Nola R. (2003) Naked before reality, skinless before the absolute: A critique of the inaccessibility of reality argument in constructivism. Science & Education 12(2): 131–166. https://cepa.info/4019
Naked before reality, skinless before the absolute: A critique of the inaccessibility of reality argument in constructivism.
Science & Education 12(2): 131–166.
Fulltext at https://cepa.info/4019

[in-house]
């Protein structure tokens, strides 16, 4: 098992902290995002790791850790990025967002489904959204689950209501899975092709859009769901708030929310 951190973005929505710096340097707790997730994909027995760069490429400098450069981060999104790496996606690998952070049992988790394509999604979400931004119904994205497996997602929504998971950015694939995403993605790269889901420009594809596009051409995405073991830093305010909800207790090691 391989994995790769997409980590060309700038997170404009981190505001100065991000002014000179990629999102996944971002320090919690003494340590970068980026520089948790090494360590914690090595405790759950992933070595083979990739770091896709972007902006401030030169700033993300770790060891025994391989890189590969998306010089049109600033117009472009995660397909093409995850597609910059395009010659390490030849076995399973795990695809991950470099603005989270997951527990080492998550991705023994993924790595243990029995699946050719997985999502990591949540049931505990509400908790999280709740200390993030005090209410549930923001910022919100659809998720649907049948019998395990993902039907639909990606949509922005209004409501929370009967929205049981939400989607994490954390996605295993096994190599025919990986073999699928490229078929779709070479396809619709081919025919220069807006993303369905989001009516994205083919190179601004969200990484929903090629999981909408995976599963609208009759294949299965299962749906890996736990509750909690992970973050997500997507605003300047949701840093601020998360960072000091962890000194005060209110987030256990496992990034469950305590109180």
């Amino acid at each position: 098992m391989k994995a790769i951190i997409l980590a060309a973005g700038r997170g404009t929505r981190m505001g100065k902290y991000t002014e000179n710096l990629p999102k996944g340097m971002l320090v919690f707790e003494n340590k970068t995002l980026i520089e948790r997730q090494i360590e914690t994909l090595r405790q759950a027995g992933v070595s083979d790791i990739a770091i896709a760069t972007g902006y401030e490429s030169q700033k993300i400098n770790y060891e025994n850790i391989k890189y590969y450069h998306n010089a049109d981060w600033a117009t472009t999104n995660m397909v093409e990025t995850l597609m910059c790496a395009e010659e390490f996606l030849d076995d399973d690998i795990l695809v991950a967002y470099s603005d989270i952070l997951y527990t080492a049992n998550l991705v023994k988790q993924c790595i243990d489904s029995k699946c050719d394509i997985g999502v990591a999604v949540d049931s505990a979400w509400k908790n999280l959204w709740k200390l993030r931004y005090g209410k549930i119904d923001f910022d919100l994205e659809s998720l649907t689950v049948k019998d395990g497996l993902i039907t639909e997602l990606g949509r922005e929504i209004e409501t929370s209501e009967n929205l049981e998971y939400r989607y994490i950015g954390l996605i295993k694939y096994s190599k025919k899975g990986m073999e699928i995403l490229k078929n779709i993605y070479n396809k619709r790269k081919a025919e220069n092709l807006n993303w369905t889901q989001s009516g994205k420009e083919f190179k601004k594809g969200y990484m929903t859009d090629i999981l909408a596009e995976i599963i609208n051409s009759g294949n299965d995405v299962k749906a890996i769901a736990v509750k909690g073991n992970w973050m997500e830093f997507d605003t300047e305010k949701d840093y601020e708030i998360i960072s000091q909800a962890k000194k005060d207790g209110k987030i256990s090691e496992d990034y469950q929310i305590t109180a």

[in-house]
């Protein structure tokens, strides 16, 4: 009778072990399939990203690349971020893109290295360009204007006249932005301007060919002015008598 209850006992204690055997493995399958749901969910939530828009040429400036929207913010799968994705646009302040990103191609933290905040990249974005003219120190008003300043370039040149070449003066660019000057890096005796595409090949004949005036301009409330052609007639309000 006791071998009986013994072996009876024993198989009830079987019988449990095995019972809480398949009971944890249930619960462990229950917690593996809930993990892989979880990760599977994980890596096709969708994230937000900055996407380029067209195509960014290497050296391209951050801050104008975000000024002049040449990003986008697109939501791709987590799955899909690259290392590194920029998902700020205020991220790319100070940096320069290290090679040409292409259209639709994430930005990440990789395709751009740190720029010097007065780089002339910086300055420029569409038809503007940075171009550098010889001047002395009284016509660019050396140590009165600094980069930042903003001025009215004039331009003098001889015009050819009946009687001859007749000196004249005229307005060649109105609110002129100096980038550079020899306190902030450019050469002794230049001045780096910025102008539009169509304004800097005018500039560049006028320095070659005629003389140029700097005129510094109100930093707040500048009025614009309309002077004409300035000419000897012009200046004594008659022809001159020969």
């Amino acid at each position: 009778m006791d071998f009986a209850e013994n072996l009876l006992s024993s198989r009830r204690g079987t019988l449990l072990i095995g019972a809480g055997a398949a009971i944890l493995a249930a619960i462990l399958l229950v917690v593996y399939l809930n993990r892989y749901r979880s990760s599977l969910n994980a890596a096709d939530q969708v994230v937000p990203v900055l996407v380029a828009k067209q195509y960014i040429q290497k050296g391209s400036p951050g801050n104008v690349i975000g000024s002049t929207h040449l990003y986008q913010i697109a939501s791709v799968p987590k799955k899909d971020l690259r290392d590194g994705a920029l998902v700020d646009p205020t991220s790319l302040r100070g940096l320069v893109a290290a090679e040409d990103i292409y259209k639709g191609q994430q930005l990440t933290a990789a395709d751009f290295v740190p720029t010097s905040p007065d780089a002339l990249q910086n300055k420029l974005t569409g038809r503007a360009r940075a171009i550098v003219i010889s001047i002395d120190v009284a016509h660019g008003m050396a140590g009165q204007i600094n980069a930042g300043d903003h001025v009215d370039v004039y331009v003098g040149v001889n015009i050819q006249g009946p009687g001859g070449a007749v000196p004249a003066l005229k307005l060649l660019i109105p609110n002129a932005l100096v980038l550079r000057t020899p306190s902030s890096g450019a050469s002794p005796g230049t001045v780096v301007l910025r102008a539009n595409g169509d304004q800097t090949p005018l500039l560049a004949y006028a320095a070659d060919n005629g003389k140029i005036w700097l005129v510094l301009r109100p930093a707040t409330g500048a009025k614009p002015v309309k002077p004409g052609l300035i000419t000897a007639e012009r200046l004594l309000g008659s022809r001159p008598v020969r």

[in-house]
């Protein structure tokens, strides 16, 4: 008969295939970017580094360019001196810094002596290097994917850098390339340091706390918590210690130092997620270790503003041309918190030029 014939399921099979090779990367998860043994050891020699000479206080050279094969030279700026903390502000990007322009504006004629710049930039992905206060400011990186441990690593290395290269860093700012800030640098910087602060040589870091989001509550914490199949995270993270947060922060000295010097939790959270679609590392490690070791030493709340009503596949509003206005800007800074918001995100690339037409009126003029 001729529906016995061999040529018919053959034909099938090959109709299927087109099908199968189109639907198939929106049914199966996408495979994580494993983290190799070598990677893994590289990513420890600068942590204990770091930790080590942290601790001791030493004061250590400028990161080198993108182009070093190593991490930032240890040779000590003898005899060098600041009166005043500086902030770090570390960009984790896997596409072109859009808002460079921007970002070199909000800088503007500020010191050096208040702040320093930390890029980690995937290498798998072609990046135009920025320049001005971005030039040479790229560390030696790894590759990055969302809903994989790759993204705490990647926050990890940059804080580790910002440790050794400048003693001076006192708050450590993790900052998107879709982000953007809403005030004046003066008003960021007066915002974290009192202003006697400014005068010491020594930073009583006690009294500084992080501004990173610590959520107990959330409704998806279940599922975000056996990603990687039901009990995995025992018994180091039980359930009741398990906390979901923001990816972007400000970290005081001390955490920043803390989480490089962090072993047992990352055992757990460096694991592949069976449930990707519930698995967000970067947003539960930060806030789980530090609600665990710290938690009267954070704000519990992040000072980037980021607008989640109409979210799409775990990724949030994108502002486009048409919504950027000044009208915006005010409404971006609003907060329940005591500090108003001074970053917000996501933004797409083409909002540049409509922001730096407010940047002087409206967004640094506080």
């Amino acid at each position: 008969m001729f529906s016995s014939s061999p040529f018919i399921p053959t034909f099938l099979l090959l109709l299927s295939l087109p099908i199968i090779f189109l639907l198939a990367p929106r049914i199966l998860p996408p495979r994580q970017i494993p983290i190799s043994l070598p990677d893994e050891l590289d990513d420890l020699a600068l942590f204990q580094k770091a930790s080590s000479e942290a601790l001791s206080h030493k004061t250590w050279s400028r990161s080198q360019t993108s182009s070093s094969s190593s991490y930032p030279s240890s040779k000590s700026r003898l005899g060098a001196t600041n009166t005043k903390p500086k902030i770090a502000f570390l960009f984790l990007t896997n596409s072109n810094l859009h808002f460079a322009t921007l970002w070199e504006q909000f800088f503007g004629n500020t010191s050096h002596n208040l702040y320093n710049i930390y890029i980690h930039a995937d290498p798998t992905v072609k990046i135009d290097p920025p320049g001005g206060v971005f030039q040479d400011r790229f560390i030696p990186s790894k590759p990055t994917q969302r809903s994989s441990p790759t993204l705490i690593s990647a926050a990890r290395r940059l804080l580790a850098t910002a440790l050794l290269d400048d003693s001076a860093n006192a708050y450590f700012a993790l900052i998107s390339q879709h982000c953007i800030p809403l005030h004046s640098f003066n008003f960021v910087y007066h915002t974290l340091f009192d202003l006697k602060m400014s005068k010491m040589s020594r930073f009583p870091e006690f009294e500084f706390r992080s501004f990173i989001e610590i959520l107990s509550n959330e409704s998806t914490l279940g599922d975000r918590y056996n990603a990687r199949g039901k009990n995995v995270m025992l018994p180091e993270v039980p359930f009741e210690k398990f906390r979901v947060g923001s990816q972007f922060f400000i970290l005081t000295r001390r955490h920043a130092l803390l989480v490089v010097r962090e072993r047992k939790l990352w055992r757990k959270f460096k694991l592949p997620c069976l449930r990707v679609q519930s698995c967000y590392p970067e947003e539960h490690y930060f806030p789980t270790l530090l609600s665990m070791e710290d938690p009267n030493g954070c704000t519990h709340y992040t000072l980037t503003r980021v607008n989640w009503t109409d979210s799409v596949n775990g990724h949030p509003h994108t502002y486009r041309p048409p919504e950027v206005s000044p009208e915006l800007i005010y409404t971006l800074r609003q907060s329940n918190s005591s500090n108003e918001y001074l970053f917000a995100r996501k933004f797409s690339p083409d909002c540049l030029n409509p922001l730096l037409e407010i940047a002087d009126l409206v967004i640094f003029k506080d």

There is an old argument in philosophy that attempts to undermine any realist account of truth and thus knowledge in science and elsewhere. This is the claim that we can never compare either our experiences of, or our beliefs about, reality with how reality is because, in order to check whether our experiences or beliefs correspond with reality, always further experiences or beliefs must intervene. Thus we can never have direct knowledge, or more strongly any knowledge at all, of how reality is. Constructivists take this to heart and look for accounts of knowledge that are anti-realist and coherentist and/or constructivist in which the role of the external world in knowledge claims is thoroughly downplayed or non-existent. This argument is a central tenet of constructivism both with respect to scientific knowledge and learning. The argument, though widespread, is not without serious difficulties that leave the realist position untouched.